The Fran Workout Is CrossFit’s Favorite Test—Use This Elite Athlete’s Tips To Ace It

Two women performing kipping pull-ups in a gym
(Image credit: Dusan Stankovic / Getty Images)

“What’s your Fran time?” is the CrossFit equivalent of “What do you bench, bro?”

The two-move CrossFit workout is the sport’s best-known benchmark test, and a sub-six-minute time will earn you a nod of approval from seasoned box-goers. 

That’s because to achieve that time you need to go to hell and back. The combination of thrusters and pull-ups is like a weekly push/pull/legs split condensed into a few minutes—it will send your heart rate soaring before leaving you flat on your back.

Still want to try it? Thought so. Find out how below, along with some top tips from professional CrossFitter and Represent 247-sponsored athlete Victor Hoffer for achieving your best possible time.

How To Do CrossFit Workout Fran

Perform 21-15-9 reps of:

  1. Barbell thruster (RX weights 95lb/43kg for men, 65lb/30kg for women)
  2. Pull-up

Fran is a straightforward workout. Complete alternating sets of barbell thrusters and pull-ups in a descending 21-15-9 rep scheme: 21 thrusters, 21 pull-ups, 15 thrusters, 15 pull-ups, nine thrusters and nine pull-ups. 

To meet CrossFit’s standards on the thrusters, the crease of your hip has to pass below the top of your knees during the squat, and your hips, knees and arms must be fully extended at the top of the rep. 

However, there are three options for performing the pull-ups. You can do butterfly pull-ups, kipping pull-ups or strict pull-ups. 

If you’re not racing and want a greater challenge, choose strict pull-ups. But if you’re looking for your best possible score, you’ll want to go for butterfly or kipping pull-ups, depending on which one you’re more proficient in.

These two pull-up variations use a leg swing to generate momentum as you raise your chin over the bar, saving your muscles and speeding up your reps. Kipping pull-ups see you swing up and down from the bar in a C-shape, while butterfly pull-ups involve moving your chest in a fluid, round motion—as your chest comes forward, your legs go backward, and vice versa.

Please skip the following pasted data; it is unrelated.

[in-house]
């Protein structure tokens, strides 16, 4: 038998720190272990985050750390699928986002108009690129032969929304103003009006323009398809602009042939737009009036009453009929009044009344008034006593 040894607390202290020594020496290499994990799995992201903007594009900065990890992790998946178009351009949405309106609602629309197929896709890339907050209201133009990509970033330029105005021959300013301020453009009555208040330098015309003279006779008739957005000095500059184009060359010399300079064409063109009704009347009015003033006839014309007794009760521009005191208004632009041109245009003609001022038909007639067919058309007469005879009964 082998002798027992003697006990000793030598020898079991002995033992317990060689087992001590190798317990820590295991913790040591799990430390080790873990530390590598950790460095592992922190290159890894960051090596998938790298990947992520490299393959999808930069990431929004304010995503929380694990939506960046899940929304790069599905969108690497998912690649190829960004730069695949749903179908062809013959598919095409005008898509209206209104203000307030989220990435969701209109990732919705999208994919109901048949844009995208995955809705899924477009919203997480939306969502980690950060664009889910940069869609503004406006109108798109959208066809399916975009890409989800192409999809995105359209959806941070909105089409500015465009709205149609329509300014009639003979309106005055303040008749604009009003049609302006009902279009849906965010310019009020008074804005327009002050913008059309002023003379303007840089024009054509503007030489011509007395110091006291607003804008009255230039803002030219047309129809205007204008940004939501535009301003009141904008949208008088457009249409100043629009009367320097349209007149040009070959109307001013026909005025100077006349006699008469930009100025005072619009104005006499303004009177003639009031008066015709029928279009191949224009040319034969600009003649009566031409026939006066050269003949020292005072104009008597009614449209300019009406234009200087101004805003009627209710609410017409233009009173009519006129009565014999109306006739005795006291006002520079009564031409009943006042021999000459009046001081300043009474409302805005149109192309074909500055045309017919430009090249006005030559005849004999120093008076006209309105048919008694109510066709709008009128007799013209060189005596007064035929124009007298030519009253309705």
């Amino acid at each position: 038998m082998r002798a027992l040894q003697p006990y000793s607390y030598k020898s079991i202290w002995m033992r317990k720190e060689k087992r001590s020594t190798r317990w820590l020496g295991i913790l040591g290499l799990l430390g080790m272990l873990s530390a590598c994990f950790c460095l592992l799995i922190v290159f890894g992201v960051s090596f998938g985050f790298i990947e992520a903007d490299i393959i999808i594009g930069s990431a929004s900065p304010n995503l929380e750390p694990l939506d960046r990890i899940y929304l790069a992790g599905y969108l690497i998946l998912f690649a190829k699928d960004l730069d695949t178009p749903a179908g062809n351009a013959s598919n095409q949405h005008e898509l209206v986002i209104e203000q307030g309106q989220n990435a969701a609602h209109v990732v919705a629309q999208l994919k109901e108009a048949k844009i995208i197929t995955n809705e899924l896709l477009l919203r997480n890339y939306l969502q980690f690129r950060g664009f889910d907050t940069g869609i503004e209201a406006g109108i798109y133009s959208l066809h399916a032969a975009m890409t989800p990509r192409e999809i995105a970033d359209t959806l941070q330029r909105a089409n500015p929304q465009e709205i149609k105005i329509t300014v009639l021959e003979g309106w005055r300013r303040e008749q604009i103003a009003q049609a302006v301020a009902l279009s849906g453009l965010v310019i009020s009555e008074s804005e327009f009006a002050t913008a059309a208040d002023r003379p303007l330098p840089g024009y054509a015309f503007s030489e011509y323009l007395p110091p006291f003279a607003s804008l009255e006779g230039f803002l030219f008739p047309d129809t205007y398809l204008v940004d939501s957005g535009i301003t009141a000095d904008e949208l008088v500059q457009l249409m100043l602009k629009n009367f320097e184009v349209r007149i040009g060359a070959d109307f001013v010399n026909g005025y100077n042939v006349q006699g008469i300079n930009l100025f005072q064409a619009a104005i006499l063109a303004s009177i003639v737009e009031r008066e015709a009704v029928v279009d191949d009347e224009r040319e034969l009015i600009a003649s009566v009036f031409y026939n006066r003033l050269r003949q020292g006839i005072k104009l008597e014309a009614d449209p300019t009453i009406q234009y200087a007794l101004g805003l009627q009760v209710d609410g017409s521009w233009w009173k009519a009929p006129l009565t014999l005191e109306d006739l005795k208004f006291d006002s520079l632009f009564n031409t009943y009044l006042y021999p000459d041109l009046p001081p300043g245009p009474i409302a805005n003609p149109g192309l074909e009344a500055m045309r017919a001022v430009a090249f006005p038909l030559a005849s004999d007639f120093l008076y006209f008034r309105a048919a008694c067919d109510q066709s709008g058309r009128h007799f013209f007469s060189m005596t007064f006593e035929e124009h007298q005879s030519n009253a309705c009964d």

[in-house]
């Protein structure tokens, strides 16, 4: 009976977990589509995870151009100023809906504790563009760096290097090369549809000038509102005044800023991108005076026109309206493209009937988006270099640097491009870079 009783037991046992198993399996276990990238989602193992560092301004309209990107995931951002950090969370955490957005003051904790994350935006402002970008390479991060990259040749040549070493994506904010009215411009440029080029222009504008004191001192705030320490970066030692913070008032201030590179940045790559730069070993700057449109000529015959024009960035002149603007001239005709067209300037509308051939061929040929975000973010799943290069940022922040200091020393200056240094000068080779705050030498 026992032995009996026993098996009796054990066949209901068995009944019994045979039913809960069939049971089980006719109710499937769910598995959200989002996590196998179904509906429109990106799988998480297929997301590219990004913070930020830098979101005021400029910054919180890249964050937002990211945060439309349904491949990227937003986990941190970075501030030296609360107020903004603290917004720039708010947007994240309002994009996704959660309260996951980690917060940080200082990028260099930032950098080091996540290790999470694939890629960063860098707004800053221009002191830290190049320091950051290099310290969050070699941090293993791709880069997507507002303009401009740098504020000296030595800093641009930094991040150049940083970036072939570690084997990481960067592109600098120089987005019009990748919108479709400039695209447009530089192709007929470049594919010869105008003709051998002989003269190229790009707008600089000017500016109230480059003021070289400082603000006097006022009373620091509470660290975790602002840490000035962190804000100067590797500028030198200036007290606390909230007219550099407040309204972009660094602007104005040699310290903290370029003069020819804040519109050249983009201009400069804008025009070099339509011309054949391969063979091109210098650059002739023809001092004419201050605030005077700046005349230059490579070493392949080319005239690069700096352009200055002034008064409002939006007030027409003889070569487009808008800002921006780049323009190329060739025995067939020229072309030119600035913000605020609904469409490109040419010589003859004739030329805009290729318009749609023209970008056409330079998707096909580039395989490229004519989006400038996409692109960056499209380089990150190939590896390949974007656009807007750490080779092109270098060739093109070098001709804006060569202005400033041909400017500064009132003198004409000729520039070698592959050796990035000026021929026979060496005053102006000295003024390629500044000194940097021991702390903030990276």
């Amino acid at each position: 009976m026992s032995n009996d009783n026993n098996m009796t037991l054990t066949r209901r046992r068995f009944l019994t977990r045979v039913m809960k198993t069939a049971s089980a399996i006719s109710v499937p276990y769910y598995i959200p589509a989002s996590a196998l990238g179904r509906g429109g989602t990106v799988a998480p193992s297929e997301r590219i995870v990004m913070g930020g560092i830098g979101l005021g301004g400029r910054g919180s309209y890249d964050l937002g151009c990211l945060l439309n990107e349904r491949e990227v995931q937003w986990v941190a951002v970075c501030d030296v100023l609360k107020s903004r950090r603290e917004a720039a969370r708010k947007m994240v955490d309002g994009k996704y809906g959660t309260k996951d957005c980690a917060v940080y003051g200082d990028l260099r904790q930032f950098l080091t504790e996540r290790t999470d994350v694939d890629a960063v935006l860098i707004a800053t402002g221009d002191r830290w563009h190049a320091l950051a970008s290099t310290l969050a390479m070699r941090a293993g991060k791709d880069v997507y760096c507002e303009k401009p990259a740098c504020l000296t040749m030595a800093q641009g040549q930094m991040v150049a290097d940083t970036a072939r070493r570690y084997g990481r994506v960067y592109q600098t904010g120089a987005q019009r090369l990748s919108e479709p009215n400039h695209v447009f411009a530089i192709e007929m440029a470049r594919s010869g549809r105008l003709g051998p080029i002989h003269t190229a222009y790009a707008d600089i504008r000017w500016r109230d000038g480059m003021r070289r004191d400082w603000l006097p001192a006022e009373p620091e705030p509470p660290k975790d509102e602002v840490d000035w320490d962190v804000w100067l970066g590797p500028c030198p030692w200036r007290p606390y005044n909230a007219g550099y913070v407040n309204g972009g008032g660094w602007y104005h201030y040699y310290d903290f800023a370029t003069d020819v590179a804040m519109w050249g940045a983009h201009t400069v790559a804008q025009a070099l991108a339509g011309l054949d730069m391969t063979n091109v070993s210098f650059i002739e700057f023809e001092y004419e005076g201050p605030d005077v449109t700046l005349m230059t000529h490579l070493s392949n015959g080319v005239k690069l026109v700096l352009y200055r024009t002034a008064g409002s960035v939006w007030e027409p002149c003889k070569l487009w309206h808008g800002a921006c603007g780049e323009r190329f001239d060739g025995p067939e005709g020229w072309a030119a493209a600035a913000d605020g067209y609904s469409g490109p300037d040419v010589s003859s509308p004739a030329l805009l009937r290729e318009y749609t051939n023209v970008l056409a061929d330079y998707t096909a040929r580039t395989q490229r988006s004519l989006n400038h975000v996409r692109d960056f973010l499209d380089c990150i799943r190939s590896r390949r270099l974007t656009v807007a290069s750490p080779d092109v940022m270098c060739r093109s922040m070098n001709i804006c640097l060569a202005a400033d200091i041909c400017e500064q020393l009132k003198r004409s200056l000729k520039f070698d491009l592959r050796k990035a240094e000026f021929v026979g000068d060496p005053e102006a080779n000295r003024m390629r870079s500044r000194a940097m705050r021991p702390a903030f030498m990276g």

However, it’s recommended that you are proficient with strict pull-ups before progressing to kipping or butterfly variations. It’s also important that you learn how to do these advanced versions from a certified coach, as they require a higher level of skill to perform than the strict version of the movement. 

Who Created The Fran Workout?

According to the CrossFit Journal, CrossFit founder Greg Glassman believed that training with weights would improve his abilities as a gymnast, but he found traditional bodybuilding moves, didn’t light up his lungs and muscles like a traditional two-minute gymnastic routine on the rings or parallel bars.

This led him to pair thrusters and pull-ups using a 21-15-9 rep scheme—a workout he completed in 6min 46sec.

What Is The CrossFit Fran Record?

CrossFit athlete Marissa Flowers finished the test in just 1min 45sec while performing the workout as part of a team qualifier for the Wodapalooza 2023 CrossFit competition. 

How To Get A Good Fran Time

Even though this is a short workout, the way you approach it will depend on your training experience and fitness level, according to professional CrossFit athlete Victor Hoffer.

“If you’re at that elite level then it’s quite a light thruster weight and the workout is very fast, so people will just want to go ‘full send’,” says Hoffer. 

However, if you’re a beginner or intermediate athlete, a 95lb/43kg or 65lb/30kg is going to feel fairly heavy, particularly after 20 reps. For this reason, Hoffer recommends breaking up at least the first round into smaller, faster and more manageable sets. 

“I think taking some breaks will help you go faster overall: do quick thrusters, drop the barbell, take a breath, then get back to doing quick thrusters.  

“When I have a big set like 21, I love to do sets of eight, seven and six reps. Every time you’re doing that little bit less, which can be good.”

You can mirror this with your sets of pull-ups, or tweak it depending on how confident you feel with this higher-skill exercise. 

“If you’re comfortable with the gymnastics move, it may be easier to do just one break,” says Hoffer. “Then for the round of 15 you could do an eight and a seven, before trying to go unbroken on the final round of nine.”

Harry Bullmore
Staff writer

Harry covers news, reviews and features for Coach, Fit&Well and Live Science. With over a decade of training experience, he has tried everything from powerlifting to gymnastics, cardio to CrossFit, all in a bid to find fun ways of building a healthy, functional body.